Editor,

Apropos your comments on name change for Meaford - The fact is that the present name is the cause of endless confusion . One doesn't know if a reference to “Meaford” means the town exclusively, which is often the case, or to the whole land area of the municipality from Owen Sound to Thornbury. Indeed, many Owen Sounders still shake their heads when they are told the city butts into Meaford, and wonder if this is the result of continental drift.

At amalgamation we were meant to be “Georgian Highlands”. The mayor at the time, Gerald Shortt, found that too confusing when matched with other adjacent municipalities with similar names.  He then foisted the “Meaford”name on the taxpayers - no consultation at all. This only added to the confusion, since no one can be sure if the reference is to the town, or to the municipality. Indeed, in 2008 the Meaford Chamber cited the name confusion as an inhibition to economic progress.

Moreover, the name chosen under those peculiar circumstances speaks volumes to the supremacy of the town of Meaford in local decision making. This certainly has brought about resentment and division in the municipality, as the events of this last summer at Woodford and Bognor attest. That sense of unfairness and rancour remains.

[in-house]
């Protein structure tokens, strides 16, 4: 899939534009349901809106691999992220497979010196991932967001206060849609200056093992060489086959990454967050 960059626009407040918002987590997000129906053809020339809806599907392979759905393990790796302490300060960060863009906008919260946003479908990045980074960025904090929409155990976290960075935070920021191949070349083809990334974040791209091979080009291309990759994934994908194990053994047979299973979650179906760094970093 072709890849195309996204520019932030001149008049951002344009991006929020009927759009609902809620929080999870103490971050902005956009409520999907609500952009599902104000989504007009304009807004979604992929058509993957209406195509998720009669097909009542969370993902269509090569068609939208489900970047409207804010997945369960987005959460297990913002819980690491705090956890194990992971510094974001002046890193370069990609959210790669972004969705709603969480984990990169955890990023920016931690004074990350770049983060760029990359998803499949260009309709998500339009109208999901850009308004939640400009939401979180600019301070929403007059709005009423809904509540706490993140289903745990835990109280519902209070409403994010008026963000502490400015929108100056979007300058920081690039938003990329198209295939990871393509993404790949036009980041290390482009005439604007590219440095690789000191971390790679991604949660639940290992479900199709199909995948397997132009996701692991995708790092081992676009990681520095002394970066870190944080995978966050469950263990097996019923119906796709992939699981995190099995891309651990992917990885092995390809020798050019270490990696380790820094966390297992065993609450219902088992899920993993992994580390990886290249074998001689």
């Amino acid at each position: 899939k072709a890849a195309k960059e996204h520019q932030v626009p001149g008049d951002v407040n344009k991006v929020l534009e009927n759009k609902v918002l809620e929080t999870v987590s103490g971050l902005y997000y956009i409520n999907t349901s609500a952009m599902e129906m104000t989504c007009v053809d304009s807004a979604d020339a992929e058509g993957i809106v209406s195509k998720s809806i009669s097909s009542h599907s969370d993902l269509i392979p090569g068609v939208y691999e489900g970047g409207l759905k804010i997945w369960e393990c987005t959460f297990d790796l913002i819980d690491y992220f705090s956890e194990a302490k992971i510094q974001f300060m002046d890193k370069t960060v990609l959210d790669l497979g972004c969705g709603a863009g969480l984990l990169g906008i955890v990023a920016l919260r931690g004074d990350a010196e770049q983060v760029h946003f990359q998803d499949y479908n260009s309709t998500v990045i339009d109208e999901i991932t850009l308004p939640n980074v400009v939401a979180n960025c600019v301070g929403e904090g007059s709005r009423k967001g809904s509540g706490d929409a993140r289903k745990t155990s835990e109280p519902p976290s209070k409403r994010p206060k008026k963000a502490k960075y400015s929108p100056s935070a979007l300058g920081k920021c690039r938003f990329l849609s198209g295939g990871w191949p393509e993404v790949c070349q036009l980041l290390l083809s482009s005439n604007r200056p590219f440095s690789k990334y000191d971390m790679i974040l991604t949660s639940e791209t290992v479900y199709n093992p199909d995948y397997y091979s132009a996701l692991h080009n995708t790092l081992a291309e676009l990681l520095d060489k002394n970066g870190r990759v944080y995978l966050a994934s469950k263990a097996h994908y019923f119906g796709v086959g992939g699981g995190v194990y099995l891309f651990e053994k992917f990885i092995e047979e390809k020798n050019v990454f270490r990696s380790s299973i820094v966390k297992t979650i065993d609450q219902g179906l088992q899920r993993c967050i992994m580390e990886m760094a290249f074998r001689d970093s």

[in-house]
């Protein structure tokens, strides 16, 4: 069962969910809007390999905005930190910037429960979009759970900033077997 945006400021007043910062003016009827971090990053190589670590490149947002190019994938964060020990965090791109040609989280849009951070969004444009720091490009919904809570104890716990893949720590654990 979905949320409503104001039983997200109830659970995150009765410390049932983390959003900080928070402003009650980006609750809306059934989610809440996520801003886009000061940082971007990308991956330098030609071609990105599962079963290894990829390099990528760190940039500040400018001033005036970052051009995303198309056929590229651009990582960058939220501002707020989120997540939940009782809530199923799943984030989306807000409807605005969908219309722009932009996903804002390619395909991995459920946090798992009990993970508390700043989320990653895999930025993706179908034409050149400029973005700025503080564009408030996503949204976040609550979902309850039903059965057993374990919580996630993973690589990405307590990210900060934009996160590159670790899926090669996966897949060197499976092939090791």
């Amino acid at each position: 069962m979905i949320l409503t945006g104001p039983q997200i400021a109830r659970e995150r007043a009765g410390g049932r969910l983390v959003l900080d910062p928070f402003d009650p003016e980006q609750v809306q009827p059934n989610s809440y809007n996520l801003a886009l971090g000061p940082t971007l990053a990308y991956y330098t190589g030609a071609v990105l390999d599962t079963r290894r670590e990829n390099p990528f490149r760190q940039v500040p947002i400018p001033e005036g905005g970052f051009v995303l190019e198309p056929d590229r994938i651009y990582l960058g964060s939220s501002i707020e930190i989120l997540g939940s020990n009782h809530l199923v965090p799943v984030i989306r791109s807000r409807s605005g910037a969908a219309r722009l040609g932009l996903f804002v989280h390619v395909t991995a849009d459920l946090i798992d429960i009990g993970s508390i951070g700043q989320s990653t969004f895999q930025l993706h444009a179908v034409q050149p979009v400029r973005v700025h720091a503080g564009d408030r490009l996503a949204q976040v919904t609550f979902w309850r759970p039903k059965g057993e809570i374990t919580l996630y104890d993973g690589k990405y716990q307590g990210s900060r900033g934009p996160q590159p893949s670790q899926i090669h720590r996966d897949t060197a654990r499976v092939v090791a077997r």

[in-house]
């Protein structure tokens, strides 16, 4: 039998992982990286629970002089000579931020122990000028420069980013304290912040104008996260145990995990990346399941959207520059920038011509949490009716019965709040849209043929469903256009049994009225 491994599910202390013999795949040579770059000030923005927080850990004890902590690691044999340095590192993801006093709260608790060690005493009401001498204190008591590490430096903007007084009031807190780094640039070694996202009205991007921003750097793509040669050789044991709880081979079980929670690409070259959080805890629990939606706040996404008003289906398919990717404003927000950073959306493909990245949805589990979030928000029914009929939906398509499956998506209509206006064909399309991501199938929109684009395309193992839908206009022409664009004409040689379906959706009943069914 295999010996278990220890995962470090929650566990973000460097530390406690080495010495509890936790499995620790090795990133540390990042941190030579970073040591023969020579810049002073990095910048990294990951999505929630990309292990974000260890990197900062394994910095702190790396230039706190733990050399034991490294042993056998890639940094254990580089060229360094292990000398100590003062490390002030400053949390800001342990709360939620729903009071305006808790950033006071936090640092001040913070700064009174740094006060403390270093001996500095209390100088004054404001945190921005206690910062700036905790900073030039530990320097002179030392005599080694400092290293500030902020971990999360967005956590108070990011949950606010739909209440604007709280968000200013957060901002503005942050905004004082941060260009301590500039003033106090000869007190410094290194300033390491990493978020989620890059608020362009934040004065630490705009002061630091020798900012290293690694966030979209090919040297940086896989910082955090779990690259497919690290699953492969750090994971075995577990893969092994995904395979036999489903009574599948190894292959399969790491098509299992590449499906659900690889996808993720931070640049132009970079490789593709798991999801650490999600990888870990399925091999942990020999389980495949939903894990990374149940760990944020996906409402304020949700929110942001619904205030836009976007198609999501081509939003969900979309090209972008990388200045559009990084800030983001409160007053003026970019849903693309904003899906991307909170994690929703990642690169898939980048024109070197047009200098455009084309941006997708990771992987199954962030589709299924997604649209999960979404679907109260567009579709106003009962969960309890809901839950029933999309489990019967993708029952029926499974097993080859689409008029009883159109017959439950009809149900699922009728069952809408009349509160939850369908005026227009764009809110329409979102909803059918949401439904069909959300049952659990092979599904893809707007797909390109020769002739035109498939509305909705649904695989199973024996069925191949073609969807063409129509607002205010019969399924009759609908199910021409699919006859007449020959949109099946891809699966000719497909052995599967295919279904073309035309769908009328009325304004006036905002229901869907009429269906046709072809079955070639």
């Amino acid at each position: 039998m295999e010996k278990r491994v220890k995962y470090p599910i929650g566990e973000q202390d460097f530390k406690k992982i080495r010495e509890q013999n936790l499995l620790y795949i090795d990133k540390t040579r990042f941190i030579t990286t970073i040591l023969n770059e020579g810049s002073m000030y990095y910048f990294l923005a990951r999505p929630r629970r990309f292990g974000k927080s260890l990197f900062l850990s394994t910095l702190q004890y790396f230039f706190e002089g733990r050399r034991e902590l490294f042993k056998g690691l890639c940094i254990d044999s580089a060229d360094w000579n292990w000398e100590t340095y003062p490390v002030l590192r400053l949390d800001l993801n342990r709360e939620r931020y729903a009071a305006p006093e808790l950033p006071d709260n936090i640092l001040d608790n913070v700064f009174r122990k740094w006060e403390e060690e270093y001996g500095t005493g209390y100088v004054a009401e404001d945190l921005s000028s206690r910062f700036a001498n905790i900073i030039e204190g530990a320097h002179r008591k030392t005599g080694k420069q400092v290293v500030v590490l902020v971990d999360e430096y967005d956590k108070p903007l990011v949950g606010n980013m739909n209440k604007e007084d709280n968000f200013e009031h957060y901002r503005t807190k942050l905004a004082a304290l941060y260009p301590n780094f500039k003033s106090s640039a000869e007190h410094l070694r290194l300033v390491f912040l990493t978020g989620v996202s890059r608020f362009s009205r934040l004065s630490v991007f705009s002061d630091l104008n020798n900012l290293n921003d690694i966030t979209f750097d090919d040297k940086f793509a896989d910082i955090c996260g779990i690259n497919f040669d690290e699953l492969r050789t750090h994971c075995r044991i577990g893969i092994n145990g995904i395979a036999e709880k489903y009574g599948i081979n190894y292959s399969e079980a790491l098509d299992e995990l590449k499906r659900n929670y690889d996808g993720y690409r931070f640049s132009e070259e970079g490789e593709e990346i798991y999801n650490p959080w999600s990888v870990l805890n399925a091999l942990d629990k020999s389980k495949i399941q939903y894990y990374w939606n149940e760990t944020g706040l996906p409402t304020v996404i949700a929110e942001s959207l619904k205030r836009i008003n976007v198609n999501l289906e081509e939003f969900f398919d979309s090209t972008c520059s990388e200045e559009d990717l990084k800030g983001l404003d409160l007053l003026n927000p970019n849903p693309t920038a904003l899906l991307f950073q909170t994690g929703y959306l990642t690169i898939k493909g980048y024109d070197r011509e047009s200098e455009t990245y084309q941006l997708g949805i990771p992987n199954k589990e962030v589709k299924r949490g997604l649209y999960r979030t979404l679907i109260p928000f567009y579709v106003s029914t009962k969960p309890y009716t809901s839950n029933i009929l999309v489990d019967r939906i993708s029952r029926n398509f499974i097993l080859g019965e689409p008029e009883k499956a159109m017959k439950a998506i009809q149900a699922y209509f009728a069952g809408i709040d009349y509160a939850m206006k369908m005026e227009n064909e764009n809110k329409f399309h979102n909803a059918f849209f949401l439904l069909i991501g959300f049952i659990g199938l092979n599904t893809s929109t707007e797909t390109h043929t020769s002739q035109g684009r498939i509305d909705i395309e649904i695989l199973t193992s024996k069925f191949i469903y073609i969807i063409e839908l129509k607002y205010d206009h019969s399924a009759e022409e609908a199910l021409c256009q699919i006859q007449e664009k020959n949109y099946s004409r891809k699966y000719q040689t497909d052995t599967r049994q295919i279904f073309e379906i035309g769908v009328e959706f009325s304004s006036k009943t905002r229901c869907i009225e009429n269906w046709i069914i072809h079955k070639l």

The existing situation cannot remain frozen in stasis . Sure, it will take political courage to reconsider the idea, but citizens will buy in to change, if it has a clear rationale and the populace are invited into the decision making.

We well remember that Mississauga 's name was chosen directly by a ballot question. The new name here need not be Georgian Highlands. It could be any other offered by a committee of citizens. Some local people are pushing the name”Georgian Shores” and that might work.

Remember that at one time St. Vincent was called "Zero" and Markdale was call "Cornabus". Kitchener was once "Berlin. In 1907 Owen Sound changed all its named streets and avenues to numbers. ... And to cite further examples of radical change, note the change of name in the surname of the British Royal family, now" Windsor" but earlier the Germanic "Saxe Cobourg Gotha".

To make the name change for a purpose, an economic and social purpose in this case, should not be difficult to justify. To say that costs will not allow the change is the classic bureaucratic argument against anything. Note that the County of Grey just recently changed its signage, sloga and logo to no great travail.

So keep up with your naming quest, Councillor Lynda  Stephens .We cannot but admire your bravery and panache in asking for this  review. A lot us are with you.

Ken and Judy Thomson, Leith


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